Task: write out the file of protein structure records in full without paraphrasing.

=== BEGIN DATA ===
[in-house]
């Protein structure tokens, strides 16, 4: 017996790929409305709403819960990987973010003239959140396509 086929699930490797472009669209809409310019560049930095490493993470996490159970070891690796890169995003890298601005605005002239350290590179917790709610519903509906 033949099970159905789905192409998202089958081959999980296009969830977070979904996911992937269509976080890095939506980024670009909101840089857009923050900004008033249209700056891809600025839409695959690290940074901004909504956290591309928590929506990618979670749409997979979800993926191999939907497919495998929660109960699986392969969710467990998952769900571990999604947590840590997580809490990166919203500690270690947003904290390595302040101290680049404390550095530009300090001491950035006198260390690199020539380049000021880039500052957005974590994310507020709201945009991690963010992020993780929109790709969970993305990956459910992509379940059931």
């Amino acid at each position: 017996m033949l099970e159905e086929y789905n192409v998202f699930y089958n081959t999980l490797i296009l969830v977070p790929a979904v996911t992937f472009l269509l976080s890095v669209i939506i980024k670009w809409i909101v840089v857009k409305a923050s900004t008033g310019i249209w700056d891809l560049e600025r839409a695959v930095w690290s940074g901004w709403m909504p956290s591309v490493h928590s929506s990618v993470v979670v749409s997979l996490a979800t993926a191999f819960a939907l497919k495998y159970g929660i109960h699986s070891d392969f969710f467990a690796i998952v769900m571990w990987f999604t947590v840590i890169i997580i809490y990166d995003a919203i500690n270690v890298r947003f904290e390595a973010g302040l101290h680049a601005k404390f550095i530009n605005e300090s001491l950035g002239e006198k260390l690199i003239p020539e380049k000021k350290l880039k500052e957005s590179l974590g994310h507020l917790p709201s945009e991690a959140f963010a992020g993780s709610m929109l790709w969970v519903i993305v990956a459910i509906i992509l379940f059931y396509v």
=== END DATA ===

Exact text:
[in-house]
């Protein structure tokens, strides 16, 4: 017996790929409305709403819960990987973010003239959140396509 086929699930490797472009669209809409310019560049930095490493993470996490159970070891690796890169995003890298601005605005002239350290590179917790709610519903509906 033949099970159905789905192409998202089958081959999980296009969830977070979904996911992937269509976080890095939506980024670009909101840089857009923050900004008033249209700056891809600025839409695959690290940074901004909504956290591309928590929506990618979670749409997979979800993926191999939907497919495998929660109960699986392969969710467990998952769900571990999604947590840590997580809490990166919203500690270690947003904290390595302040101290680049404390550095530009300090001491950035006198260390690199020539380049000021880039500052957005974590994310507020709201945009991690963010992020993780929109790709969970993305990956459910992509379940059931």
């Amino acid at each position: 017996m033949l099970e159905e086929y789905n192409v998202f699930y089958n081959t999980l490797i296009l969830v977070p790929a979904v996911t992937f472009l269509l976080s890095v669209i939506i980024k670009w809409i909101v840089v857009k409305a923050s900004t008033g310019i249209w700056d891809l560049e600025r839409a695959v930095w690290s940074g901004w709403m909504p956290s591309v490493h928590s929506s990618v993470v979670v749409s997979l996490a979800t993926a191999f819960a939907l497919k495998y159970g929660i109960h699986s070891d392969f969710f467990a690796i998952v769900m571990w990987f999604t947590v840590i890169i997580i809490y990166d995003a919203i500690n270690v890298r947003f904290e390595a973010g302040l101290h680049a601005k404390f550095i530009n605005e300090s001491l950035g002239e006198k260390l690199i003239p020539e380049k000021k350290l880039k500052e957005s590179l974590g994310h507020l917790p709201s945009e991690a959140f963010a992020g993780s709610m929109l790709w969970v519903i993305v990956a459910i509906i992509l379940f059931y396509v």